FYI, "you can't put a GFCI on a 15-amp circuit in a bathroom" is not actually true. What is true is that a new bathroom is required to have a 20-amp circuit dedicated to the bathroom (or possibly bathrooms), and that circuit must have GFCI protection for the receptacles. However, if you have an older bathroom with 15-amp circuits (as I do), retrofitting GFCI makes sense for safety - as my electrician did many years ago, I don't think he really asked, I think he just said "you need this" (when he was in my house doing other things I asked for) and he was right.

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  • Okay I understand the answers that don't allow adding an outlet into the tub/toilet room by either method I've described. What we are trying to accomplish is adding a "nite lite" in the tub/toilet room. Does code allow me to tie into the 15 amp circuit in the adjacent bedroom, to add a light and switch in the tub/toilet room? – Dave Nov 24 '20 at 20:53
  • Is this a plugin device or hardwired? And how much power does it use? – manassehkatz-Moving 2 Codidact Nov 24 '20 at 22:32
  • It would be hard wired as I understand a bathroom GFCI for a plug in on a 15 amp circuit is not allowed. We would use a very low wattage LED as we are only trying to add a little light as a "nite lite" . – Dave Nov 25 '20 at 0:11
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    This is turning into an entirely different question. If you want a hardwired light, don't talk about "GFCI electrical outlet". I'll add more to my answer... – manassehkatz-Moving 2 Codidact Nov 25 '20 at 1:01
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2020 NEC added words to one sentence that completely changed the answer to this question.

210.11(C)(3) Bathroom Branch Circuits. In addition to the number of branch circuits required by other parts of this section, one or more 120-volt, 20-ampere branch circuit shall be provided to supply bathroom(s) receptacle outlet(s) required by 210.52(D) and any countertop and similar work surface receptacle outlets. Such circuits shall have no other outlets.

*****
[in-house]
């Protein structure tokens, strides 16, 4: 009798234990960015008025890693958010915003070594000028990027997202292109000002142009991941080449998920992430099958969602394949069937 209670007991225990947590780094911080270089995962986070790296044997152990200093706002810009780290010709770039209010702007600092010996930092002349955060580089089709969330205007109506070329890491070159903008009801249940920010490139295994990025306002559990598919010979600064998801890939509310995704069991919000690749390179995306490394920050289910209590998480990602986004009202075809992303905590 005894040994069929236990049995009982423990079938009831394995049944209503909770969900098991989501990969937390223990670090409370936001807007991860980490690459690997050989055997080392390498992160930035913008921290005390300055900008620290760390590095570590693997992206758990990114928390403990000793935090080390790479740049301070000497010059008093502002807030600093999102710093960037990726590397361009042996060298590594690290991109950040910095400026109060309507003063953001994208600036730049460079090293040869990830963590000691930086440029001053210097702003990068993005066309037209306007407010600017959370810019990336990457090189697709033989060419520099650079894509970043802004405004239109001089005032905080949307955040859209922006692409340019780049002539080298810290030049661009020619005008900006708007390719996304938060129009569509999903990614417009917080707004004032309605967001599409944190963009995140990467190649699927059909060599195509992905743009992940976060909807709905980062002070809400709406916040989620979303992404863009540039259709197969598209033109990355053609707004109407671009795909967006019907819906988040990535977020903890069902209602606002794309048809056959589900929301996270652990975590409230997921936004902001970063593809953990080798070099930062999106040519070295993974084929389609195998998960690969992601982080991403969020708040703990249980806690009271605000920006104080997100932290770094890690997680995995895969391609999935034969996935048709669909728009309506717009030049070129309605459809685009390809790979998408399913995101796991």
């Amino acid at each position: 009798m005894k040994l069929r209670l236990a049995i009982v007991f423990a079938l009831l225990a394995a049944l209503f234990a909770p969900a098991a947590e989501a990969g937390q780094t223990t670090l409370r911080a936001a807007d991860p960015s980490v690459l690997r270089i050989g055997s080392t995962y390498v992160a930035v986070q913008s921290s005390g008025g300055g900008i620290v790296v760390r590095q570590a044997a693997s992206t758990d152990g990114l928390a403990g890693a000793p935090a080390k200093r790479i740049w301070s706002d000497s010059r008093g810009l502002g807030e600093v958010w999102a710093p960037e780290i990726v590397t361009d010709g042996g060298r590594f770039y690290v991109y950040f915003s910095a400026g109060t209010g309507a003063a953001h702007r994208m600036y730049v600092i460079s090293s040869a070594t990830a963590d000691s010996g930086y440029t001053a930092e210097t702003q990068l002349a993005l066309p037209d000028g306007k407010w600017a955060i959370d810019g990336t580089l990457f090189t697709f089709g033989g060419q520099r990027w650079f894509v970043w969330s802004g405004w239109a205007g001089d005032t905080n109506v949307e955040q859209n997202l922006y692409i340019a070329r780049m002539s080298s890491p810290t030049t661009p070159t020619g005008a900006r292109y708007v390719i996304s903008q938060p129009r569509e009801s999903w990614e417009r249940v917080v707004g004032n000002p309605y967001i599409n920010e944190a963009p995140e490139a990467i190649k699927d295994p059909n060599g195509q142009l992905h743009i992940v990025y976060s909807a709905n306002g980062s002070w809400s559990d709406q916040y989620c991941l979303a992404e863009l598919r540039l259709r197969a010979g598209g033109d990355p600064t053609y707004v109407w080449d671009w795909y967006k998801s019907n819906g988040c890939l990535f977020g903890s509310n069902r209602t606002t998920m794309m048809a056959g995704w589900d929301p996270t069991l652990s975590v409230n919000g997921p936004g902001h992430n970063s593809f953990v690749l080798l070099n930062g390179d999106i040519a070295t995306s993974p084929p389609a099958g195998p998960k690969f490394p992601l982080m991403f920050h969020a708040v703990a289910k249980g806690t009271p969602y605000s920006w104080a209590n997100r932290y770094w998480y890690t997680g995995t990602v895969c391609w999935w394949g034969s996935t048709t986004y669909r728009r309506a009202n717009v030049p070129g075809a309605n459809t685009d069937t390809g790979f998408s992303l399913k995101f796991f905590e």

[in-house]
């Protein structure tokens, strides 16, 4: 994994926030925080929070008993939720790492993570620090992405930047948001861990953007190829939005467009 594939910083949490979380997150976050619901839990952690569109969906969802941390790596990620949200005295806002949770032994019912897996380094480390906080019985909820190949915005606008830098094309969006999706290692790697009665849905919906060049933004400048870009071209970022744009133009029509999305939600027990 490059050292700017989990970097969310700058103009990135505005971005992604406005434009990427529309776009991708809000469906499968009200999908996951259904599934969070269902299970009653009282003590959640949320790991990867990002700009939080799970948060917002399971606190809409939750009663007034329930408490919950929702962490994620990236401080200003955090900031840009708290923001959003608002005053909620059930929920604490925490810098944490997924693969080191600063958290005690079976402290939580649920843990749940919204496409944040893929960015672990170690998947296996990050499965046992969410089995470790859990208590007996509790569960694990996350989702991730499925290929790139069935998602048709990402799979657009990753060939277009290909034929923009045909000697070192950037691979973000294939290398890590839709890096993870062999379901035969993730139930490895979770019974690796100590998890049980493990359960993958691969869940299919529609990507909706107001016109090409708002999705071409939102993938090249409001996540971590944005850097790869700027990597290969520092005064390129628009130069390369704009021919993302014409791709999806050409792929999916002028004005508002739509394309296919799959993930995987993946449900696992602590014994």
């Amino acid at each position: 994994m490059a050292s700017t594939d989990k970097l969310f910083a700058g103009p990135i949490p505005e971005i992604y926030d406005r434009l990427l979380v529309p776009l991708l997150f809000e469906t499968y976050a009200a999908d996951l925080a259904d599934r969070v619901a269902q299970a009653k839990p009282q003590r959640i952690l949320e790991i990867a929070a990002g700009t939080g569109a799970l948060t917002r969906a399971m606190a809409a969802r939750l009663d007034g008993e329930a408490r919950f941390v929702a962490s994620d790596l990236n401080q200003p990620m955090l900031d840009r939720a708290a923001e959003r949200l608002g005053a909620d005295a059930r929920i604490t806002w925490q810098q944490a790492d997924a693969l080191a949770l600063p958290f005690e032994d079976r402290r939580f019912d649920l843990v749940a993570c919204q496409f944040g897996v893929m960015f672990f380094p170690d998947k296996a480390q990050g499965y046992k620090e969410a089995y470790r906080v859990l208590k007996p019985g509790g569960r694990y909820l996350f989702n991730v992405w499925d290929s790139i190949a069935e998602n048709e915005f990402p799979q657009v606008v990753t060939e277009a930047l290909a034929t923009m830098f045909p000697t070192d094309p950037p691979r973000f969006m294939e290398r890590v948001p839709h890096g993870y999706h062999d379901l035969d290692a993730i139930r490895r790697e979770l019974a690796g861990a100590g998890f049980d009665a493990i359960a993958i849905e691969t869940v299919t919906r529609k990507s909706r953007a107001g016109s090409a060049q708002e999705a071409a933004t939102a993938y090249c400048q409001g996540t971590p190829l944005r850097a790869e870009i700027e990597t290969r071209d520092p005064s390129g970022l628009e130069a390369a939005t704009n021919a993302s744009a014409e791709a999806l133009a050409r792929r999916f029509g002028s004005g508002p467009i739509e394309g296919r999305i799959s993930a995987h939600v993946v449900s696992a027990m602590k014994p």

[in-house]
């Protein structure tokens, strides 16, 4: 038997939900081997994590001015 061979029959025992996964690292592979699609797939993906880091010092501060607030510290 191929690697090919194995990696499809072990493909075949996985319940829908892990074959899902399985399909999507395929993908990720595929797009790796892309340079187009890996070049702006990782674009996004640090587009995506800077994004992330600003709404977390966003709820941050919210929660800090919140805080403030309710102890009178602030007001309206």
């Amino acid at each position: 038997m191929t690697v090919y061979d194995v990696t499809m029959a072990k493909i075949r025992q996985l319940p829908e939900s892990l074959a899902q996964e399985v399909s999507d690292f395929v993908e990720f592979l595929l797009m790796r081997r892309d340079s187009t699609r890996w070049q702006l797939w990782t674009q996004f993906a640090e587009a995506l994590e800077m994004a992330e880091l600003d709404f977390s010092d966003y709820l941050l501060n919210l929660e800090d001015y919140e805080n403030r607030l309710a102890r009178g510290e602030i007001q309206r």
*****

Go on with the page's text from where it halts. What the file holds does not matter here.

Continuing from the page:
Then 210.52(D) Bathrooms. In dwelling units, at least one receptacle outlet shall be installed in bathrooms within 900 mm (3 ft) of the outside edge of each basin...

Limitations still exist, such as 210.23(2) Utilization Equipment Fastened in Place. The total rating of utilization equipment fastened in place, other than Luminaires (lighting fixtures), shall not exceed 50 percent of the branch-circuit ampere rating where lighting units, cord-and-plug-connected utilization equipment not fastened in place, or both, are also supplied.

So now NEC says 20A circuits that feed bathroom "countertop and similar work surface" receptacles can only feed those receptacles unless it feeds just one bathroom, then that circuit is allowed feed other equipment in the same bathroom (but subject to 50% of circuit ampacity limitation for fixed in place equipment).

The code is quiet about branch circuit selection requirements for lighting and other receptacles in the bathroom if it isn't on the circuit that feeds the countertop circuit except for the 50% limitation, which likely restricts adding a receptacle to a circuit with your heater and fan.

The GFCI requirement in 210.8 applies to all receptacles in bathrooms.